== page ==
Those with little, see

Mark 6:30-34, 53-56 (Psalm 23)

So, in recent weeks we’ve encountered Jesus’ rejection in his hometown; his sending of the twelve disciples on their mission to exorcise and preach repentance (defined in verse 30 as “teaching”); and the death of John the Baptist. This week we encounter two pieces of Mark’s Gospel the first of which comes right after the death of John; and the second which comes right after the intervening feeding of the five thousand and the account of Jesus walking on water. Let’s look at each of this week’s sections in turn, to better understand what’s going on.


The Cost of Faithfulness

Mark 6:14-29 (Psalm 85:8-13)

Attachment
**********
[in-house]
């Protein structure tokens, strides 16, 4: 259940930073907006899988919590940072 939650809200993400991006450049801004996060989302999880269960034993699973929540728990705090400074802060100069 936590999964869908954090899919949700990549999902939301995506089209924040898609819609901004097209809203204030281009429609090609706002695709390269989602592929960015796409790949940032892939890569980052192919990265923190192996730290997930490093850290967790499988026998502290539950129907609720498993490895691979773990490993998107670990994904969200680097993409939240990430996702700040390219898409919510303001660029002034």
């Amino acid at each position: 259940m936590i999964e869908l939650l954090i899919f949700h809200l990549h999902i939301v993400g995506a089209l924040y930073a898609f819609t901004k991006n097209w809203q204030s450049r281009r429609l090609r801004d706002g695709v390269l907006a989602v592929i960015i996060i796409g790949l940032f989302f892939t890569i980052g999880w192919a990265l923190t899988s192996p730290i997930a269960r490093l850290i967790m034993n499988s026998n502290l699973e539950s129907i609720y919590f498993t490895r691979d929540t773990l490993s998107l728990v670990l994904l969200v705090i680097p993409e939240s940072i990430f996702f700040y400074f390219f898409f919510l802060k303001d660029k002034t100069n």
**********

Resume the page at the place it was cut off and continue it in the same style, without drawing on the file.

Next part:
I must confess that this week, I’m indebted to one particular source of interpretation for these reflections: Robert A. Bryant’s article in “Feasting on the Word.”  The Gospel text is that of Mark 6:14-29, which tells the story of the death of John the Baptist.  Bryant points out that:

This account is sandwiched between the Mission of the Twelve (discussed last week) and the Feeding of the 5000, and in unusual detail given Mark’s proclivity for brevity.

That the story of John the Baptist death has striking similarities with that of Jesus’ death.



God Pause

from Luther Seminary